91.211 Supplemental Oxygen
(a) General. No person may operate a civil aircraft of U.S. registry -
(1) At cabin pressure altitudes above 12,500 feet (MSL) up to and including 14,000 feet (MSL) unless the required minimum flight crew is provided with and uses supplemental oxygen for that part of the flight at those altitudes that is of more than 30 minutes duration;
(2) At cabin pressure altitudes above 14,000 feet (MSL) unless the required minimum flight crew is provided with and uses supplemental oxygen during the entire flight time at those altitudes; and
(3) At cabin pressure altitudes above 15,000 feet (MSL) unless each occupant of the aircraft is provided with supplemental oxygen.
(b) Pressurized cabin aircraft.
(1) No person may operate a civil aircraft of U.S. registry with a pressurized cabin -
(i) At flight altitudes above flight level 250 unless at least a 10-minute supply of supplemental oxygen, in addition to any oxygen required to satisfy paragraph (a) of this section, is available for each occupant of the aircraft for use in the event that a descent is necessitated by loss of cabin pressurization; and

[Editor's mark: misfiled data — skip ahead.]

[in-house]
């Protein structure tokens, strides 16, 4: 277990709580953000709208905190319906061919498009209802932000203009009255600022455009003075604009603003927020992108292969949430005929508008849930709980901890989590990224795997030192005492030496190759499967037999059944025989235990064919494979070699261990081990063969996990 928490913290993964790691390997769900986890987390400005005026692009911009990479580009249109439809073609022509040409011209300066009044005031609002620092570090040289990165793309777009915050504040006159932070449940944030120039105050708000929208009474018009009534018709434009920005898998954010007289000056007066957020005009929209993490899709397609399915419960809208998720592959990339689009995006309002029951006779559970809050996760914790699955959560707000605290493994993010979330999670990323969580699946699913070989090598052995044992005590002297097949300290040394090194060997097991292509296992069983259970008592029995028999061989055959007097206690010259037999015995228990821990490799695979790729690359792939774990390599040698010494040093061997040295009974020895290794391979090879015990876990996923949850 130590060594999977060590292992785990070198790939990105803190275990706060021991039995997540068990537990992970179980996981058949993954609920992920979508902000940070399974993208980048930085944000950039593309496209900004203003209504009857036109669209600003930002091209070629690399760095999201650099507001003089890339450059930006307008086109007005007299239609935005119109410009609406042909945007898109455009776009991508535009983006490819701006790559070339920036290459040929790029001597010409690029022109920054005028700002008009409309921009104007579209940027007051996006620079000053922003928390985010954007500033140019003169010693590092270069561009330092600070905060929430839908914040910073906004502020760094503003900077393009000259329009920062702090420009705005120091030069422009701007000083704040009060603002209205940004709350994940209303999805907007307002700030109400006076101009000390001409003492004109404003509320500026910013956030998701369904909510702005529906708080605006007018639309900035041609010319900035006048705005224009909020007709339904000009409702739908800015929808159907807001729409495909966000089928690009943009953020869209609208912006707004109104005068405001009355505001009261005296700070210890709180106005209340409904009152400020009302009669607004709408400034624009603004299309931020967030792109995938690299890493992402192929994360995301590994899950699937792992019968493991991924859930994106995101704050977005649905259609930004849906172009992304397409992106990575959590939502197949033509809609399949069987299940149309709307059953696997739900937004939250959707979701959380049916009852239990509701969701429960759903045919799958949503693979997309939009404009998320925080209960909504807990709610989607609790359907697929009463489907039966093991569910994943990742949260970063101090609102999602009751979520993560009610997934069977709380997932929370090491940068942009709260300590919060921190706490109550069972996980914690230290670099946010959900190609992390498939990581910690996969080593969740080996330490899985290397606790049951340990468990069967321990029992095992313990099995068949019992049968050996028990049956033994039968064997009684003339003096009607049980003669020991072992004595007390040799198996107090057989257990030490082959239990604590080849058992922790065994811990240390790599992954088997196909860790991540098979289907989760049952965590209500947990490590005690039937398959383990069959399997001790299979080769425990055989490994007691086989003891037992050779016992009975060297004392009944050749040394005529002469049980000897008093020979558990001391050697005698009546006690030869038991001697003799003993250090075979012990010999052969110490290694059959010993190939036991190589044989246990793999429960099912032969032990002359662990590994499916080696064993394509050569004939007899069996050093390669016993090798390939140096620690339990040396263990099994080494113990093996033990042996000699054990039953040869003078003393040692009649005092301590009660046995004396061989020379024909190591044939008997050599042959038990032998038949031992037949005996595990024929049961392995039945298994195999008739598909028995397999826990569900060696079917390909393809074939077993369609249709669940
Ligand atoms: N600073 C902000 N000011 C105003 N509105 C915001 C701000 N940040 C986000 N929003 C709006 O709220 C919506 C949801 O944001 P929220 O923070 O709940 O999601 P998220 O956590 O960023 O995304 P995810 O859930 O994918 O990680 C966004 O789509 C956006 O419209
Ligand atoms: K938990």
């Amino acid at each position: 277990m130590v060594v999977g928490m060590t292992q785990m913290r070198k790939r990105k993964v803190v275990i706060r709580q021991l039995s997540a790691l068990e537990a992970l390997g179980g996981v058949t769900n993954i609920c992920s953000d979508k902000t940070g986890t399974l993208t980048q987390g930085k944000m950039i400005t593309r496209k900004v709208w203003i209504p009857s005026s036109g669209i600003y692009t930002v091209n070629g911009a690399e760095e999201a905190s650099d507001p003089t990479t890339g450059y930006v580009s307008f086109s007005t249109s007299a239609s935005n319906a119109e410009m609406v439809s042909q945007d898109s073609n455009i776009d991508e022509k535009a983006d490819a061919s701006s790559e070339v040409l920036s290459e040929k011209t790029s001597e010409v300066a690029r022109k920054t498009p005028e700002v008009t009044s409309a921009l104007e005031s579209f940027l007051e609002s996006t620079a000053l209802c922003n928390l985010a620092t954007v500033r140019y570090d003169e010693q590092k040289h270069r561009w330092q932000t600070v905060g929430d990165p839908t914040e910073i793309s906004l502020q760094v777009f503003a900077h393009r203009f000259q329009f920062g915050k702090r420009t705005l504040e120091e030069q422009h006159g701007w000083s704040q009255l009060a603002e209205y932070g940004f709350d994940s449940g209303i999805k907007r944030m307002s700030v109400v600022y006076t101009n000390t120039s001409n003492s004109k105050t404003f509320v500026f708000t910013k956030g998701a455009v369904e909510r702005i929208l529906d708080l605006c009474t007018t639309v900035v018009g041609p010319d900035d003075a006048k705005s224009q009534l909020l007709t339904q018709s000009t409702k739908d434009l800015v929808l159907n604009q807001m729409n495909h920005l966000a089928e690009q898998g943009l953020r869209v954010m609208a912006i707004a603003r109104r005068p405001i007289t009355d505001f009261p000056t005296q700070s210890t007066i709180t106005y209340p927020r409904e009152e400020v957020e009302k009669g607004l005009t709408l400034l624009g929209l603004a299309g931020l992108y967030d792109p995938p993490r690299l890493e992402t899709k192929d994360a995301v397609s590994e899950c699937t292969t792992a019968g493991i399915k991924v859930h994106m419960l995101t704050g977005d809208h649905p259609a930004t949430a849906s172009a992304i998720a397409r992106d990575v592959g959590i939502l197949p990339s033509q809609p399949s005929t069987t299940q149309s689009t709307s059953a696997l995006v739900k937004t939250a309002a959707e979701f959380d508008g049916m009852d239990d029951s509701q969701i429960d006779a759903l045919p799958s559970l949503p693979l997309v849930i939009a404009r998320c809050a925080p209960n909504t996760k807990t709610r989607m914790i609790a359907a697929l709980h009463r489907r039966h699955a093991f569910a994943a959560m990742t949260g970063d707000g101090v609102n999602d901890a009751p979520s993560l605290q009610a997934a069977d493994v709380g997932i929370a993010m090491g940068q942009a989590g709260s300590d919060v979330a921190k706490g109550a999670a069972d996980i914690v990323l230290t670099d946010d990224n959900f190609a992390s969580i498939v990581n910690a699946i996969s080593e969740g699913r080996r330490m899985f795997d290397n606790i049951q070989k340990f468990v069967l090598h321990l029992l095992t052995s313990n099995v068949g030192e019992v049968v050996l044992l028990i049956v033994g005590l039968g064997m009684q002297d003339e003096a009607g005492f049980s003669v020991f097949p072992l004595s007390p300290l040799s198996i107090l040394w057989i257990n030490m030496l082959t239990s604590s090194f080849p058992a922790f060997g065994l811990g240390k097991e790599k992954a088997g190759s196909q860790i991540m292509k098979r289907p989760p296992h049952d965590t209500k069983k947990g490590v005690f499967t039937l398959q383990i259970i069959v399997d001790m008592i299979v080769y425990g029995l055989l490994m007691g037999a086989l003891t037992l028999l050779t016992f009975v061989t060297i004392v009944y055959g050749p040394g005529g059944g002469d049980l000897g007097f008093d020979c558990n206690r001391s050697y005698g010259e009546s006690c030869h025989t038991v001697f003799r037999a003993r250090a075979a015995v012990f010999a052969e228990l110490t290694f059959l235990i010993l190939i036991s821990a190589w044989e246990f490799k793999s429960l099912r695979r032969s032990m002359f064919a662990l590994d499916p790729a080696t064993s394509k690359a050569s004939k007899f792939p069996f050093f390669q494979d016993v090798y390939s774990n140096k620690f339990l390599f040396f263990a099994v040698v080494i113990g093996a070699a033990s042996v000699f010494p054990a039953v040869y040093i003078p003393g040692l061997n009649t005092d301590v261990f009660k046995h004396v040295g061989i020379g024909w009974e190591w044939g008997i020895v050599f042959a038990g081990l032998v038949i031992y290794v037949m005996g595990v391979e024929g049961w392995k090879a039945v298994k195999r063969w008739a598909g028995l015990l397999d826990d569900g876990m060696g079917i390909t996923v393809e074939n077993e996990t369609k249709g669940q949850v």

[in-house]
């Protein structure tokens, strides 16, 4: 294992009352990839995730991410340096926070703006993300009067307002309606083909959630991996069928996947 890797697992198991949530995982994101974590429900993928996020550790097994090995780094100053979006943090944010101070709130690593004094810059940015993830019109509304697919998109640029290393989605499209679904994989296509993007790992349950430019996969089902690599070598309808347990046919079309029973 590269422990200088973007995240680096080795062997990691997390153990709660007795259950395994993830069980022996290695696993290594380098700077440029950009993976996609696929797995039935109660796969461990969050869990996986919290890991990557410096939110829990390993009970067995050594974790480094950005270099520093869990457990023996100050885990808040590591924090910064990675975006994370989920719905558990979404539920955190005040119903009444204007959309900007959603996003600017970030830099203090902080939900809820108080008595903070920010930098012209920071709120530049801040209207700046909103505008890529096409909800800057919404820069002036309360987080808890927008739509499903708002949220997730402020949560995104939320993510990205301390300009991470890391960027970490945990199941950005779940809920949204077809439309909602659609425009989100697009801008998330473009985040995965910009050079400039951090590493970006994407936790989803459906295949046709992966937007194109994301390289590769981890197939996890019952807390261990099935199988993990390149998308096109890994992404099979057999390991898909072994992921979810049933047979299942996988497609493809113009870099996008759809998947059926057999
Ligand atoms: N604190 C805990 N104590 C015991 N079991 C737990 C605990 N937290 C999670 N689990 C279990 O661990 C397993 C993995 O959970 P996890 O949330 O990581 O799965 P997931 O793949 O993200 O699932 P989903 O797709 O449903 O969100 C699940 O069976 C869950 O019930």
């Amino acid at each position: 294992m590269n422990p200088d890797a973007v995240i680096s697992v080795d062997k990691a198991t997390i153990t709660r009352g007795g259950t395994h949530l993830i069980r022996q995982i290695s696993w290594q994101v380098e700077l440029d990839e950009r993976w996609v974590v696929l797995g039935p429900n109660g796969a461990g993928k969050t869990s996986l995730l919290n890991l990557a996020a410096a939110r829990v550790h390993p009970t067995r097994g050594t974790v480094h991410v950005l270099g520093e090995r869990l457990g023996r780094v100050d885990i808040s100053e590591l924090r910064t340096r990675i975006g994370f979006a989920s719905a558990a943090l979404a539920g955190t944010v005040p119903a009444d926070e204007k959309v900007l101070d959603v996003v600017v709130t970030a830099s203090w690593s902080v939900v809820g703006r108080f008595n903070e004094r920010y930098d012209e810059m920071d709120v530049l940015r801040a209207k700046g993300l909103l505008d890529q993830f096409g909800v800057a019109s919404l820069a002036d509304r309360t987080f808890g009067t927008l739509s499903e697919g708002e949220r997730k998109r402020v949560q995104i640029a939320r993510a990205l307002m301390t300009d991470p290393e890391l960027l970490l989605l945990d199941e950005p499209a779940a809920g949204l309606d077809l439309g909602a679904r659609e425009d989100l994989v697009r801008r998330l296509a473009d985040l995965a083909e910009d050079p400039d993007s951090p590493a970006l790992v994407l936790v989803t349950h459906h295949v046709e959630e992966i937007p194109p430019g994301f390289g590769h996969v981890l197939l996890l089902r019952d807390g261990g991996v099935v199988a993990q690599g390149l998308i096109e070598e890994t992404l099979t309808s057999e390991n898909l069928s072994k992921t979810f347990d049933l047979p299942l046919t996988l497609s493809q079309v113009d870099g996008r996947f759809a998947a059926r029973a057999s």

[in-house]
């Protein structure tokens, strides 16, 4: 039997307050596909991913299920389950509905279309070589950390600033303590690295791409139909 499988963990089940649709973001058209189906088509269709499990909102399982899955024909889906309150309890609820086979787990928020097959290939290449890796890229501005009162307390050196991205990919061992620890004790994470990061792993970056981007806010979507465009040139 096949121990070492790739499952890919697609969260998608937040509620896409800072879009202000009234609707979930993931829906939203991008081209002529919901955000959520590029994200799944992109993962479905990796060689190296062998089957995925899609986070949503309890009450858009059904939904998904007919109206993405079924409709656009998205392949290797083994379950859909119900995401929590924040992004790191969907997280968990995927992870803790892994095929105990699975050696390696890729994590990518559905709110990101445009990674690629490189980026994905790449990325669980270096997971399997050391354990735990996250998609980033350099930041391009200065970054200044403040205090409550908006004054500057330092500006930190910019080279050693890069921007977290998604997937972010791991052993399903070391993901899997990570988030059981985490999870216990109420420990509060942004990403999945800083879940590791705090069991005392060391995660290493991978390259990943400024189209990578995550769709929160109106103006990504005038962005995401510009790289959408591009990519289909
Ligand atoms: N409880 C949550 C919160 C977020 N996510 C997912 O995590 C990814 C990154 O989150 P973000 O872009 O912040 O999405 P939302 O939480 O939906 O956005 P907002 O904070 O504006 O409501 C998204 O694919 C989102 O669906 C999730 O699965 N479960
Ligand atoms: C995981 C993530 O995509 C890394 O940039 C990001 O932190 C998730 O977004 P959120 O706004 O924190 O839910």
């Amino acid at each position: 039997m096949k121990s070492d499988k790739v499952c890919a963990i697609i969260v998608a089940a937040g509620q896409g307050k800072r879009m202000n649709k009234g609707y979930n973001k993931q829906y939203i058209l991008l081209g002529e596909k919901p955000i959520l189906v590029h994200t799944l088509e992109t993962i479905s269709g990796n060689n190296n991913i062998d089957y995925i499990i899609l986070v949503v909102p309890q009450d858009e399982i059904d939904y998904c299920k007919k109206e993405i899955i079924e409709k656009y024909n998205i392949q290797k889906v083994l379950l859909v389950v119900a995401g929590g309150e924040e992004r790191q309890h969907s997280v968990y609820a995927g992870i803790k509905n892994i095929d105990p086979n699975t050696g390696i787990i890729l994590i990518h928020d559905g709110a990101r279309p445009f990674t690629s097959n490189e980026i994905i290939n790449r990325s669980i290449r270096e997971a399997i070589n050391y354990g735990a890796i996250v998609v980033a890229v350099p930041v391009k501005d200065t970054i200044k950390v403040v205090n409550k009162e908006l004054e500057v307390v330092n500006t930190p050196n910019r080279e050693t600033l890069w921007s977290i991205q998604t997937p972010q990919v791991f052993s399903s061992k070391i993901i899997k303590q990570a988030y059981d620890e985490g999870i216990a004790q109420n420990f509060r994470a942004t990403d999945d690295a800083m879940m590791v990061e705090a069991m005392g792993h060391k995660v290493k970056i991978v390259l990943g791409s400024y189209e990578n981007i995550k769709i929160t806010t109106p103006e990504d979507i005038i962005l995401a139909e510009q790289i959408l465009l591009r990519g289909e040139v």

(ii) At flight altitudes above flight level 350 unless one pilot at the controls of the airplane is wearing and using an oxygen mask that is secured and sealed and that either supplies oxygen at all times or automatically supplies oxygen whenever the cabin pressure altitude of the airplane exceeds 14,000 feet (MSL), except that the one pilot need not wear and use an oxygen mask while at or below flight level 410 if there are two pilots at the controls and each pilot has a quick-donning type of oxygen mask that can be placed on the face with one hand from the ready position within 5 seconds, supplying oxygen and properly secured and sealed.
(2) Notwithstanding paragraph (b)(1)(ii) of this section, if for any reason at any time it is necessary for one pilot to leave the controls of the aircraft when operating at flight altitudes above flight level 350, the remaining pilot at the controls shall put on and use an oxygen mask until the other pilot has returned to that crewmember's station.
When should you use oxygen?
While the FAA spells out when oxygen is required, many pilots need oxygen below the 12,500 feet specified in the FARs, especially at night. Do you or your passengers always arrive tired or with a headache? It’s probably because of mild hypoxia. Spending a few hours at 10,000 feet is often enough to cause significant discomfort. And on average, women need oxygen 2,000 feet lower than men.
An oxygen system can help you and your passengers arrive comfortably. Carrying a portable oxygen system is the only way to protect against the serious and difficult-to-detect symptoms of hypoxia. Check out Sporty's line of SkyOx Oxygen Systems here.